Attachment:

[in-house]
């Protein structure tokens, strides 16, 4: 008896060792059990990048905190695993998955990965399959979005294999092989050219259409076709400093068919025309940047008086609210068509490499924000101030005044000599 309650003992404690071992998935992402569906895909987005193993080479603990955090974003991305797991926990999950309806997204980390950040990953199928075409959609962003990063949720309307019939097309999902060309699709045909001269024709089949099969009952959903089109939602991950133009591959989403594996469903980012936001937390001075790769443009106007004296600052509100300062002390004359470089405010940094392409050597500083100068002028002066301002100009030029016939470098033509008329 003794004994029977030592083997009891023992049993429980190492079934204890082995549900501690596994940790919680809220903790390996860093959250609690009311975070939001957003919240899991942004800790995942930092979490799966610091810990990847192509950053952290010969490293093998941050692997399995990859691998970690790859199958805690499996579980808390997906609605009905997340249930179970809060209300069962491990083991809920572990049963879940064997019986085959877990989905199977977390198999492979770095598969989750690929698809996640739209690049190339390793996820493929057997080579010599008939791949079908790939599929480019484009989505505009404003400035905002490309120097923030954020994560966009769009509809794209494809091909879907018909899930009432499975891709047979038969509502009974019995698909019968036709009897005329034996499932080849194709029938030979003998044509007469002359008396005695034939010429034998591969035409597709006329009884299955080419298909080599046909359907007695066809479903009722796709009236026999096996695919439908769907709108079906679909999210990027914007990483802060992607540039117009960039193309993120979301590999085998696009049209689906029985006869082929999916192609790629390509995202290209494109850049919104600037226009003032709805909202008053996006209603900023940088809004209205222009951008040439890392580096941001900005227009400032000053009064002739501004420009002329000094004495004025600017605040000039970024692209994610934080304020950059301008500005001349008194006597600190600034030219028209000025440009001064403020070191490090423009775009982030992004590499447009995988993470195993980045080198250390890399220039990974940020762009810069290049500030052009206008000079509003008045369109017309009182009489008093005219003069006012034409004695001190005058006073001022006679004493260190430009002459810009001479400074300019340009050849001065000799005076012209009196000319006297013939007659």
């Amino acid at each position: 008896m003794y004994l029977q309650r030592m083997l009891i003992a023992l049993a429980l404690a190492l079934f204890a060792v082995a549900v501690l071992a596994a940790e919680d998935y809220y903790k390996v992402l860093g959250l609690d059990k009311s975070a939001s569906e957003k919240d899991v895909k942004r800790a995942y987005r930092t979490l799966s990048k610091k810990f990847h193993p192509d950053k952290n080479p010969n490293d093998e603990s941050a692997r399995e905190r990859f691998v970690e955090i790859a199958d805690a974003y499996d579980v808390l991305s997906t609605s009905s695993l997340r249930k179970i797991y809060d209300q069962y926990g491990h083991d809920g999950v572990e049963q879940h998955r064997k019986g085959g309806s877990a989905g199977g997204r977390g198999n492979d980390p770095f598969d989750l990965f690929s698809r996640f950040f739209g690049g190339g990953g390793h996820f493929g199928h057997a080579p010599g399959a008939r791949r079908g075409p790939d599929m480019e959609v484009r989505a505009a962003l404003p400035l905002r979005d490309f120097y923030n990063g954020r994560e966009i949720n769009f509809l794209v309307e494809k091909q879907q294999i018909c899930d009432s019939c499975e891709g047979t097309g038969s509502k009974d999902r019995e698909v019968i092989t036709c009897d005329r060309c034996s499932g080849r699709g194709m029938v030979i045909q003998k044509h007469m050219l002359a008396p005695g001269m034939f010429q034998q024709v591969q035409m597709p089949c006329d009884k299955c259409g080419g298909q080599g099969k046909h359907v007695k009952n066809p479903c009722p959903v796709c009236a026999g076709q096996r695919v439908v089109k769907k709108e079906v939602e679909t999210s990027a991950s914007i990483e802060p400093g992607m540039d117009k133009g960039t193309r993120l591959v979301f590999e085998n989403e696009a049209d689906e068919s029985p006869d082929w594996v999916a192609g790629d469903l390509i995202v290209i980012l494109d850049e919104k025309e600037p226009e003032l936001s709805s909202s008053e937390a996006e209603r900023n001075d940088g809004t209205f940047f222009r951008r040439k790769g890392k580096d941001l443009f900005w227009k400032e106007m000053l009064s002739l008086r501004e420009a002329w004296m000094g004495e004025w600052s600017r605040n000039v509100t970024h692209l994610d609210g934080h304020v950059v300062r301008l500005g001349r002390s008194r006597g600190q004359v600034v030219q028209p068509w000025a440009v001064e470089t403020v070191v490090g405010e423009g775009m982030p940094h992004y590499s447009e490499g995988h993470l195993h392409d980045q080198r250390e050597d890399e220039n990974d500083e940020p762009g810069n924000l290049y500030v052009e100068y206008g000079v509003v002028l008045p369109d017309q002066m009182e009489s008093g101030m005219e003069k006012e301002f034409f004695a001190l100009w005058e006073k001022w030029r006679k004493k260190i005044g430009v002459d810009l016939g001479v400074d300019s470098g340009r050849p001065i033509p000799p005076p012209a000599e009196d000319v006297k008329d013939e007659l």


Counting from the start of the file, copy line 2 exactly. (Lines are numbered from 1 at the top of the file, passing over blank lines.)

């Protein structure tokens, strides 16, 4: 008896060792059990990048905190695993998955990965399959979005294999092989050219259409076709400093068919025309940047008086609210068509490499924000101030005044000599 309650003992404690071992998935992402569906895909987005193993080479603990955090974003991305797991926990999950309806997204980390950040990953199928075409959609962003990063949720309307019939097309999902060309699709045909001269024709089949099969009952959903089109939602991950133009591959989403594996469903980012936001937390001075790769443009106007004296600052509100300062002390004359470089405010940094392409050597500083100068002028002066301002100009030029016939470098033509008329 003794004994029977030592083997009891023992049993429980190492079934204890082995549900501690596994940790919680809220903790390996860093959250609690009311975070939001957003919240899991942004800790995942930092979490799966610091810990990847192509950053952290010969490293093998941050692997399995990859691998970690790859199958805690499996579980808390997906609605009905997340249930179970809060209300069962491990083991809920572990049963879940064997019986085959877990989905199977977390198999492979770095598969989750690929698809996640739209690049190339390793996820493929057997080579010599008939791949079908790939599929480019484009989505505009404003400035905002490309120097923030954020994560966009769009509809794209494809091909879907018909899930009432499975891709047979038969509502009974019995698909019968036709009897005329034996499932080849194709029938030979003998044509007469002359008396005695034939010429034998591969035409597709006329009884299955080419298909080599046909359907007695066809479903009722796709009236026999096996695919439908769907709108079906679909999210990027914007990483802060992607540039117009960039193309993120979301590999085998696009049209689906029985006869082929999916192609790629390509995202290209494109850049919104600037226009003032709805909202008053996006209603900023940088809004209205222009951008040439890392580096941001900005227009400032000053009064002739501004420009002329000094004495004025600017605040000039970024692209994610934080304020950059301008500005001349008194006597600190600034030219028209000025440009001064403020070191490090423009775009982030992004590499447009995988993470195993980045080198250390890399220039990974940020762009810069290049500030052009206008000079509003008045369109017309009182009489008093005219003069006012034409004695001190005058006073001022006679004493260190430009002459810009001479400074300019340009050849001065000799005076012209009196000319006297013939007659």